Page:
This pane remains the same, with one (very) minor exception: In the Search Results tab, the Messages & Chats category is now called Mail & Messages.


This pane for managing Notification Center includes a couple major changes. The first is a new iOS-style Do Not Disturb option.

Select this item in the list on the left, and you can choose particular times and conditions (when the display is sleeping, when it’s mirroring to a projector or TV) during which you wish to disable notifications. You can optionally choose to allow FaceTime calls during Do Not Disturbe time (from everyone or only from Favorites), and allow someone to “break through” by calling repeatedly.

Mavericks now offers an iOS-style Do Not Disturb feature for Notifications.

The second change is that within each service’s or app’s notification preferences, there’s a new option, Show Notifications On Lock Screen. With this setting enabled for a service or app, notifications appear on your Mac’s lock screen.

CDs & DVDs

This pane now shows up only if you’re using a Mac with an internal optical-disc drive (or a connected external optical-disc drive).


The Keyboard tab of this pane remains the same, while the previously named Keyboard Shortcuts tab is simply Shortcuts; the old Keyboard & Text Input category has been renamed Keyboard. There are also two new tabs in Mavericks. First, the Input Sources tab contains settings that were previously located in the similarly named tab in OS X 10.8’s Languages & Text pane. (There’s one exception: Mountain Lion's Input Source Options, for choosing either Use The Same One In All Documents or Allow A Different One For Each Document, is gone.)

Your text shortcuts from your iOS devices now sync with those on your Mac, and vice versa.

The new Text tab contains the settings previously found in the Text tab of OS X 10.8’s Languages & Text pane. Missing is the Word Break option, and you may notice that the text substitutions list—which lets you enter longer snippets of text that are automatically inserted whenever you type your chosen text shortcut—no longer shows all the (useful) default snippets and symbols provided in OS X 10.8. That’s because starting in Mavericks, your substitutions list automatically syncs with the text-shortcuts list found in Settings > General > Keyboard under iOS 6 and iOS 7—anything you add to this list in the Text tab syncs to your iOS devices, and vice versa.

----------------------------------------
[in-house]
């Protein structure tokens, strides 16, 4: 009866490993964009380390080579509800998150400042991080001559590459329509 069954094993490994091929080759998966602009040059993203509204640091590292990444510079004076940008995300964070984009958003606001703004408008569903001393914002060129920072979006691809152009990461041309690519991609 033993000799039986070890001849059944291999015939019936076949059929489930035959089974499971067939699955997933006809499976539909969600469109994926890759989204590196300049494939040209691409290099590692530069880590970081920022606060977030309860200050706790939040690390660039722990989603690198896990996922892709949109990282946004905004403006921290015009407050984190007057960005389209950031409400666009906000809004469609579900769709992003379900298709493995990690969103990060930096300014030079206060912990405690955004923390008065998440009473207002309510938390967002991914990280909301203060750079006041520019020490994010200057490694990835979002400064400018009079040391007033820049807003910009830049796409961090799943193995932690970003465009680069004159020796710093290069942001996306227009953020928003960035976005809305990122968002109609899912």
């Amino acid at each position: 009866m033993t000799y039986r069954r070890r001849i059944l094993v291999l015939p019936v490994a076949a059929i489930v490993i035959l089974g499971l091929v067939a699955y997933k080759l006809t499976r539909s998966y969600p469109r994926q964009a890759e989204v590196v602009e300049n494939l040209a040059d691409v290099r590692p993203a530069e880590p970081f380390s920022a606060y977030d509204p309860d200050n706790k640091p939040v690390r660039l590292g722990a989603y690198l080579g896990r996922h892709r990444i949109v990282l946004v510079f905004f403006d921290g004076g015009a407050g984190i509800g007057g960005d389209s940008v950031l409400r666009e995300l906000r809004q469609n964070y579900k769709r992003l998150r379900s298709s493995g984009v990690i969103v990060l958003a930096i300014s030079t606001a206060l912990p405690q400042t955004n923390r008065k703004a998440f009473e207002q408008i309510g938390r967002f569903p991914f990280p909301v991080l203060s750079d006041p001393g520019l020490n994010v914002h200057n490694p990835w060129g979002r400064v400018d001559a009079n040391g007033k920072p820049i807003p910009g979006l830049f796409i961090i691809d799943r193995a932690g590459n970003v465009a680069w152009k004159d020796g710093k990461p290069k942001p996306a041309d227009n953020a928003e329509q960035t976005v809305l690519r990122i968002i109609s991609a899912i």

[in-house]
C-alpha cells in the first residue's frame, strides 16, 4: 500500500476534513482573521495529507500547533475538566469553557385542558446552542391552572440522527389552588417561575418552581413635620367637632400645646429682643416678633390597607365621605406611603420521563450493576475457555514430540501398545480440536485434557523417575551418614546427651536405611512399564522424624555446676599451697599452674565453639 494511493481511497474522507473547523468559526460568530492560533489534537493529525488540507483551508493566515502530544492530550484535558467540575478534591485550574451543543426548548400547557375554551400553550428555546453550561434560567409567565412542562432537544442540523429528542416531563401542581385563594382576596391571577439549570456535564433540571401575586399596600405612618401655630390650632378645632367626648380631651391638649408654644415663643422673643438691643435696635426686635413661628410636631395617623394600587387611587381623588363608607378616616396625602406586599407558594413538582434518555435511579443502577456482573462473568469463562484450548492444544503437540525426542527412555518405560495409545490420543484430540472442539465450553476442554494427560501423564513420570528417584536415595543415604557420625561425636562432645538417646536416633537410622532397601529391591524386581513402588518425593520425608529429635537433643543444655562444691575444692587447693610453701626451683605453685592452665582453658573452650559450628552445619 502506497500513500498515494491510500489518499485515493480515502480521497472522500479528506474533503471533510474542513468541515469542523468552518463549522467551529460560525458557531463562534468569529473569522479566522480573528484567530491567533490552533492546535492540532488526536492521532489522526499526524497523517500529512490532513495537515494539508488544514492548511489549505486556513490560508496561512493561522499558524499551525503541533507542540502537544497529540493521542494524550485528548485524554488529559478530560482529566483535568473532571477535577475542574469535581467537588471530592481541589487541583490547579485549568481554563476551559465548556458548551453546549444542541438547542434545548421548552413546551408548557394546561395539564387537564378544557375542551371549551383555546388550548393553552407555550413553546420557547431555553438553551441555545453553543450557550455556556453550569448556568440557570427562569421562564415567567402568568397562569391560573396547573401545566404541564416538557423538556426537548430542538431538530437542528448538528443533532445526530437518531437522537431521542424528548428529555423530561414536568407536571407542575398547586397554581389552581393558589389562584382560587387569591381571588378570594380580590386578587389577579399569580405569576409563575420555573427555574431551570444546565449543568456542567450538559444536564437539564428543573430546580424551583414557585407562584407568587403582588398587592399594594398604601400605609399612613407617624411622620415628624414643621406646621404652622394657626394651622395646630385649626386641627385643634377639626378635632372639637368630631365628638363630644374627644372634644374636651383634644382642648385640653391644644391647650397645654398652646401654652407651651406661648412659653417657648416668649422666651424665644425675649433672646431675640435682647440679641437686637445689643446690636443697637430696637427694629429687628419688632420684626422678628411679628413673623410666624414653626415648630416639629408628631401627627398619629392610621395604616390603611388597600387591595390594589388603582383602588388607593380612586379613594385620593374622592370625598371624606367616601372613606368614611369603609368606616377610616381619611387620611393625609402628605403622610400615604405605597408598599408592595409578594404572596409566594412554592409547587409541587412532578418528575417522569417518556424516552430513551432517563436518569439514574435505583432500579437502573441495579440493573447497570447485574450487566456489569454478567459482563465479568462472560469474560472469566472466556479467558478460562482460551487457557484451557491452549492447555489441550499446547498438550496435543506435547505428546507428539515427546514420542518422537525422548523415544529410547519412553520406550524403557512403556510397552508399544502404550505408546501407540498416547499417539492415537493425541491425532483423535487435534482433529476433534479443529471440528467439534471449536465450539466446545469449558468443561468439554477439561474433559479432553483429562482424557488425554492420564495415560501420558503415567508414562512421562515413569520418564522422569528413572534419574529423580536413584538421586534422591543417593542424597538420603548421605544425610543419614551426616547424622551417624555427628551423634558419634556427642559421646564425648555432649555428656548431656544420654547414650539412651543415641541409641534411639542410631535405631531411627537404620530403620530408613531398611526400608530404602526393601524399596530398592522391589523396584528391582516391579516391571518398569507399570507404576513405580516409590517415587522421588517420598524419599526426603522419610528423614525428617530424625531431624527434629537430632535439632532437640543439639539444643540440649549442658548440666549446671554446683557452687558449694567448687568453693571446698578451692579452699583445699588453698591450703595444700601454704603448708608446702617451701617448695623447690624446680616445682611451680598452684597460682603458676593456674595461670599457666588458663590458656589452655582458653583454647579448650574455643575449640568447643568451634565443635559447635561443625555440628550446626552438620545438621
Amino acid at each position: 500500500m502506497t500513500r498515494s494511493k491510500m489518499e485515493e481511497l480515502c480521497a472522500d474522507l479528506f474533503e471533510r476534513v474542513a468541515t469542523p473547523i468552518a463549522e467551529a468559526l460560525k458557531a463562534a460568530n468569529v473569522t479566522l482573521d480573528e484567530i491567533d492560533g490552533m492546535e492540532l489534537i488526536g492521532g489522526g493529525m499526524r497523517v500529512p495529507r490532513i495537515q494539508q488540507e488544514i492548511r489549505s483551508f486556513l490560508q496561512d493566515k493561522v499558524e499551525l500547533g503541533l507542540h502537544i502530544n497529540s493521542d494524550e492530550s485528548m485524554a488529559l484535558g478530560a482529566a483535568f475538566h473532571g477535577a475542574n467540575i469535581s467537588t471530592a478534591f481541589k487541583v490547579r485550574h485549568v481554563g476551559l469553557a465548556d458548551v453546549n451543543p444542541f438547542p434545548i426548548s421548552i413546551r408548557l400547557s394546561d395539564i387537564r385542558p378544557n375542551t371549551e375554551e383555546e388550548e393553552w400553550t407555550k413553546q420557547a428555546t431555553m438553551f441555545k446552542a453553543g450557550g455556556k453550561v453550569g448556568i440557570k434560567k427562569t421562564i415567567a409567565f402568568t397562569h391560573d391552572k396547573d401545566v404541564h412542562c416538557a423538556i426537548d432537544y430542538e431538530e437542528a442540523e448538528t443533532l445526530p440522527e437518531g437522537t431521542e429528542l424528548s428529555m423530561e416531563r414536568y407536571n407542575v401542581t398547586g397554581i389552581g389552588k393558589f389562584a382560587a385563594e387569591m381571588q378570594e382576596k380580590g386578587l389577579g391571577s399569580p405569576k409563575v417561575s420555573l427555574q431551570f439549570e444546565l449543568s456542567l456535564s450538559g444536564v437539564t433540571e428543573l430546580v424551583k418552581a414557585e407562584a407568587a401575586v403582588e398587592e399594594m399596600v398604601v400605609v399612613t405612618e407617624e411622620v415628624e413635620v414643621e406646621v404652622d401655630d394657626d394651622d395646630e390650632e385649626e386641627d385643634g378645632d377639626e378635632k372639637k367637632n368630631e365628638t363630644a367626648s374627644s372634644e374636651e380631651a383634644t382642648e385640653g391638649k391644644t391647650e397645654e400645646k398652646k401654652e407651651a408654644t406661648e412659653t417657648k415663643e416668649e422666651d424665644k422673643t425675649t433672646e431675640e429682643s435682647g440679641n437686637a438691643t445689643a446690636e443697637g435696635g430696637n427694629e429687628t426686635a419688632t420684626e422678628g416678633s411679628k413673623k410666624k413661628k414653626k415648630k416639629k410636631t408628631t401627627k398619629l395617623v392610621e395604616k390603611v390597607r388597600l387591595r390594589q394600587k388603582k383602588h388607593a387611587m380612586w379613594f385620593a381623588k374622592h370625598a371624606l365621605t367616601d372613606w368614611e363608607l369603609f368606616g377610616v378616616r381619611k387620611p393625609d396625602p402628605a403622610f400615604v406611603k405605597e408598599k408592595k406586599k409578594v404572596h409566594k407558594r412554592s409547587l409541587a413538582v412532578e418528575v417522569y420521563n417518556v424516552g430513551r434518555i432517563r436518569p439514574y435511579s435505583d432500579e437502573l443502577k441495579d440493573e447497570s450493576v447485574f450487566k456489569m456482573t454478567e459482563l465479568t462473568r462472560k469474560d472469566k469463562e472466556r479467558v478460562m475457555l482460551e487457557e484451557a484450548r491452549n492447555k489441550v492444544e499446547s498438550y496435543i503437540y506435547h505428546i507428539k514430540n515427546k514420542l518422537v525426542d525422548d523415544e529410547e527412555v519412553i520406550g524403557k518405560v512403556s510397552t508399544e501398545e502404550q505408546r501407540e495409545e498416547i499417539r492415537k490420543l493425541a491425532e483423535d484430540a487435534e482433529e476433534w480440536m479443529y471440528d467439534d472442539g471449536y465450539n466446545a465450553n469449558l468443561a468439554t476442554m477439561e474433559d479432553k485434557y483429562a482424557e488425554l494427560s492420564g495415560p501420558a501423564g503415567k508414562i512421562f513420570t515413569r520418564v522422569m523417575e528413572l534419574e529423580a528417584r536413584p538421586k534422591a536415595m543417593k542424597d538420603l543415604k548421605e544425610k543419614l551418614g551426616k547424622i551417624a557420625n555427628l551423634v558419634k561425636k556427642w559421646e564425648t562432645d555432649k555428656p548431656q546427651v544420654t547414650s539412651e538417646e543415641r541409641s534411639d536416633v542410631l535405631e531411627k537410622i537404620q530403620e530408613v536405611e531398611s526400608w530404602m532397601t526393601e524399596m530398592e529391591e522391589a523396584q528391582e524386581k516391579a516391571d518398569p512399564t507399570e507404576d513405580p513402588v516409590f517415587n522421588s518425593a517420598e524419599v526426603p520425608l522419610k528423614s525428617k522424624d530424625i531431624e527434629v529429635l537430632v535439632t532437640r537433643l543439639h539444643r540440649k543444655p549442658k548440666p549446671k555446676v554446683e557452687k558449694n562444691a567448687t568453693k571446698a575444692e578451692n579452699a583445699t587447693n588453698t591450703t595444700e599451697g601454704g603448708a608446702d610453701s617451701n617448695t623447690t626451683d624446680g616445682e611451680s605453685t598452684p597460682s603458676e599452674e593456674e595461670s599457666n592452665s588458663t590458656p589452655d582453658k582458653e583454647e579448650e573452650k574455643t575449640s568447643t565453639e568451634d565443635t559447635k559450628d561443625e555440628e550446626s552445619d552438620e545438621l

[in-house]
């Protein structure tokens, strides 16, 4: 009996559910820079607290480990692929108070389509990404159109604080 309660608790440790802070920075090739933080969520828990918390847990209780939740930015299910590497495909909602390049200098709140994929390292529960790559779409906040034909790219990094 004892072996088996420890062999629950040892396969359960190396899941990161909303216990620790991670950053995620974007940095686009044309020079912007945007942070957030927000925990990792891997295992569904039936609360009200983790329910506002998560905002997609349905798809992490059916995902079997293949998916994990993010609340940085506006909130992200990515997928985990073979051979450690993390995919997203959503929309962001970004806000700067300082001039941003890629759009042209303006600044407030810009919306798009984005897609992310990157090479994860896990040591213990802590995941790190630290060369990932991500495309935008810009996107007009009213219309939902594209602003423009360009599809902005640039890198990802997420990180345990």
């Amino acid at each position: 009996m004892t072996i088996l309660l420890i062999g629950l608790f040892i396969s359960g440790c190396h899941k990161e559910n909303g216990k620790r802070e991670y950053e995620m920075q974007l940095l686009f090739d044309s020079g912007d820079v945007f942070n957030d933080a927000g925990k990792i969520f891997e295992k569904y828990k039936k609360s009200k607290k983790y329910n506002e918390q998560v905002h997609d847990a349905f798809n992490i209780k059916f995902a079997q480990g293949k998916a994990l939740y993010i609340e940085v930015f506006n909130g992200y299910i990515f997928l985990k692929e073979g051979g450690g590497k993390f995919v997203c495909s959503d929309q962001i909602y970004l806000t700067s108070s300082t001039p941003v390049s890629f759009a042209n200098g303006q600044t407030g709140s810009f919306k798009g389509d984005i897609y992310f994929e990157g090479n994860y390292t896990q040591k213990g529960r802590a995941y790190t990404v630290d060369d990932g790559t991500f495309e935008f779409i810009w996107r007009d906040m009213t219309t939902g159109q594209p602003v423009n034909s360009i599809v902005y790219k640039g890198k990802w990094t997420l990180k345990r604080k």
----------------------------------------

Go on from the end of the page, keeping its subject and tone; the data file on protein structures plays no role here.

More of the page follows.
Printers & Scanners (Print & Scan in OS X 10.8)

Apart from the name change, this pane remains the same.


There’s only a single change here, and it’s subtle enough that few users will notice it: A horizontal line separates locally connected audio-output devices and AirPlay destinations.


In addition to getting a sky-blue icon in place of brushed aluminum, this pane has a few minor changes in its list of items to sync via iCloud. Instead of one Calendars & Reminders item, you see separate items, Calendars and Reminders. Also, the Documents & Data item, when enabled, now has an Options button—click it to see a list of apps that store data in iCloud. There’s also a new Keychain entry. Enable this option to use the new iCloud Keychain feature in Mavericks and iOS 7.

Internet Accounts (Mail, Contacts & Calendars in OS X 10.8)

Mavericks adds LinkedIn as a social service to which you can connect.

This pane’s new name better reflects the various settings it hosts—with the addition of Twitter and Facebook integration in Mountain Lion, the Mail, Contacts & Calendars designation was a little confusing.

In addition, when configuring a new account, you’ll see Google listed instead of OS X 10.8’s. You also get the option to add a LinkedIn account; Facebook settings include access to your calendar(s); and, when viewing the settings for an iCloud account, you see the same new options found in the main iCloud pane.


This pane remains the same in Mavericks.


Mavericks gives this pane a considerable makeover, with the aim of making it simpler and easier to understand—and, in some ways, more like iOS’s Bluetooth-settings screen.

Apple has streamlined the Bluetooth pane in OS X Mavericks.